Speaker of the House Nancy Pelosi, D-Calif., flanked by Rep. Eric Swalwell, D-Calif., left, and House Intelligence Committee Chairman Adam Schiff, D-Calif., holds a news conference at the Capitol in Washington, Wednesday, Feb. 23, 2022. AP
Pelosi, who returned to the Capitol from a diplomatic overseas trip, compared the aggression to Russia's intervention in the United States' own democratic process during the 2016 election.
``There will be a price to pay for Vladimir Putin,`` she said, flanked by lawmakers who had joined her delegation at the annual security conference in Munich.
Pelosi said the Russian president is one of the richest men in the world and warned that the sanctions being imposed by the US and its allies are only the start of what is possible to inflict financial pain on his regime. ``We're doing this together,`` she said.
For now, the US Congress is largely backing President Joe Biden's decision to slap sanctions on Russia, a rare but fragile bipartisan response to the most daunting foreign policy crisis the nation has faced in a generation.
But the next steps remain highly volatile.
With isolationist impulses rising at home, Congress has no appetite for war. And Republican critics of the Biden administration _ and even some Democrats _ want the White House to go even tougher with swifter and more severe sanctions on Russia.
Republican leaders have sought to steer the conversation to their preferred terms, as the party whose defense hawks once led the nation on the national security front.
But it's not at all clear whether today's GOP can keep Republicans from tapping into an impassioned non-interventionist strain unleashed by Donald Trump's ``America First'' approach.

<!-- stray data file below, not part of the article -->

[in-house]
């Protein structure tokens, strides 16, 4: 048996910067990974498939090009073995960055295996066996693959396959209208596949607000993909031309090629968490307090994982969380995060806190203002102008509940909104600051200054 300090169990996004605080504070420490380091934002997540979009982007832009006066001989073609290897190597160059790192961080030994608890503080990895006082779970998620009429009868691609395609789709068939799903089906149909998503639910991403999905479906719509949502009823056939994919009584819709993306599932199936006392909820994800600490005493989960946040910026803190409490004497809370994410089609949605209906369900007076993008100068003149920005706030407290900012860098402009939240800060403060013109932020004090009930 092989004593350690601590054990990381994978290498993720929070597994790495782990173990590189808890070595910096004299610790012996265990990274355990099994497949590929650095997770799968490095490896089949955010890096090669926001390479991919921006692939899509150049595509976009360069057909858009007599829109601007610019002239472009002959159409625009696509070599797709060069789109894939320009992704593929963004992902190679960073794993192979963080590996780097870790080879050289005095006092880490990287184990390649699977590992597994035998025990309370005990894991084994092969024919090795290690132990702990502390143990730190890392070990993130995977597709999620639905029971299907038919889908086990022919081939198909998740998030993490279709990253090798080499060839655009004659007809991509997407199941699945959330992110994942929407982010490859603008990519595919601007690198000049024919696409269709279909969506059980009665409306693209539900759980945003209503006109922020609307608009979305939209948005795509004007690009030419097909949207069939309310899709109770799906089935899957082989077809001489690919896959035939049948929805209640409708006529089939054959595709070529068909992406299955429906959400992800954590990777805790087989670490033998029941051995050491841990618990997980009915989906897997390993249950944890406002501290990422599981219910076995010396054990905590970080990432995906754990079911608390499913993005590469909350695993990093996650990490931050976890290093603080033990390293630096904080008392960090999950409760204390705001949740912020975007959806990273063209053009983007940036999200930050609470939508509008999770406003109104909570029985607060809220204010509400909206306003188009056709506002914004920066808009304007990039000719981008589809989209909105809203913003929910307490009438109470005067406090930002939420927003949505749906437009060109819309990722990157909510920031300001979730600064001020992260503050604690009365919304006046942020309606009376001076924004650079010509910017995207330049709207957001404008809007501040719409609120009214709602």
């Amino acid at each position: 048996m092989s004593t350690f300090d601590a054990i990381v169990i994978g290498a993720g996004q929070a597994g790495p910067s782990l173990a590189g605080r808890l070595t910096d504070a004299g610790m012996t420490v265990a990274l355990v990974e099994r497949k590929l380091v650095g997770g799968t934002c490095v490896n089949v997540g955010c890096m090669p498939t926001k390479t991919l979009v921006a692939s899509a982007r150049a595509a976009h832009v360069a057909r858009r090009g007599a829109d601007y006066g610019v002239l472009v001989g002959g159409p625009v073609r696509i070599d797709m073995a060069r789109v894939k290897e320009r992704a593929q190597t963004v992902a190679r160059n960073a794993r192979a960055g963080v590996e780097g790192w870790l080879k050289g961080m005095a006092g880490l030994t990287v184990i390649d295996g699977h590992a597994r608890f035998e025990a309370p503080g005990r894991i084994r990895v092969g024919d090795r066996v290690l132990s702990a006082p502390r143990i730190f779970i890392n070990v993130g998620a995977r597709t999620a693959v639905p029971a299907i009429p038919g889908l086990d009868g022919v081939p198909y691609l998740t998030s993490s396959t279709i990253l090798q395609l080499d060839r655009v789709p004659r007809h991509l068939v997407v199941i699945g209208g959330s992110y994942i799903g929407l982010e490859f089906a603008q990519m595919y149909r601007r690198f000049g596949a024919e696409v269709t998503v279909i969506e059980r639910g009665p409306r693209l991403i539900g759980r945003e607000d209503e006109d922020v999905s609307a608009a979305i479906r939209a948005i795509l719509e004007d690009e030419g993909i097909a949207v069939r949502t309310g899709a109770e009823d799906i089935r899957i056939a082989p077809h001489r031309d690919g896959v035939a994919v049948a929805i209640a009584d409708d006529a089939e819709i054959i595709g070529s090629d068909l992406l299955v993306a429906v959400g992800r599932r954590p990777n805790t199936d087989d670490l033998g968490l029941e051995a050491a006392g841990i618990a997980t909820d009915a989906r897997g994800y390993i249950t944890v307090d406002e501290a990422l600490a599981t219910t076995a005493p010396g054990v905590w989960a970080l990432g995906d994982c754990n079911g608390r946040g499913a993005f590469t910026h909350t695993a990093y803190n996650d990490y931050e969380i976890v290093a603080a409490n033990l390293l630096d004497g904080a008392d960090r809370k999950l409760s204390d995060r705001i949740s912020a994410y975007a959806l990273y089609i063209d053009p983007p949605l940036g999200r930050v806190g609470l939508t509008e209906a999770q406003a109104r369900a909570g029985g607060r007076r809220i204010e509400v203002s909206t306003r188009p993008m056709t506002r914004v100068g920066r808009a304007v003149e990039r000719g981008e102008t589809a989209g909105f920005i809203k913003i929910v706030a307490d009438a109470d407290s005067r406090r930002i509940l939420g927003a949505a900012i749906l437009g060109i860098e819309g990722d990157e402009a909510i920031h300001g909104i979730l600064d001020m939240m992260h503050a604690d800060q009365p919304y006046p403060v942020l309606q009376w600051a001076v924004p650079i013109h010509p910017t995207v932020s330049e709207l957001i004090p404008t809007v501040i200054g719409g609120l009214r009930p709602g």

It was Trump who sought to strip protections for Ukraine from the Republican Party platform for the 2016 election, and who was impeached by the House for abuse of power after he pressured the Ukrainian president to dig up dirt on Biden during the 2016 campaign.
This week, Trump cheered on Putin as he massed military forces near Ukraine's border and recognized the independence of its separatist regions in a move Biden and others warned is the start of an invasion of Ukraine.
Senate Republican leader Mitch McConnell, a longtime champion of NATO, spoke highly of the Western alliance this week, but some within his party are gravitating away from that traditional Republican position and toward Trump's views.
McConnell said he wants to see Biden impose the ``toughest possible sanctions.''
Still, most Republican senators are backing Biden's sanctions on Putin, even if some are clamoring for more.
Republican Sen. Lindsey Graham of South Carolina, a sometimes Trump ally who is also one of the party's leading defense hawks, used to globetrot with fellow GOP Sen. John McCain and invoked his late colleague this week in urging Biden to confront Putin more forcefully.
Graham said Congress should impose ``sanctions from hell'' on Putin and his regime when lawmakers return to work next week.
Pelosi said Russians need to understand what their leader is doing. ``It's stunning to see in this day and age, a tyrant roll into a country,'' Pelosi said.
The Senate has bipartisan support for a robust sanctions package but after running into differences over the scope and timing of the response decided to shelve a vote as the White House pursued its own strategy.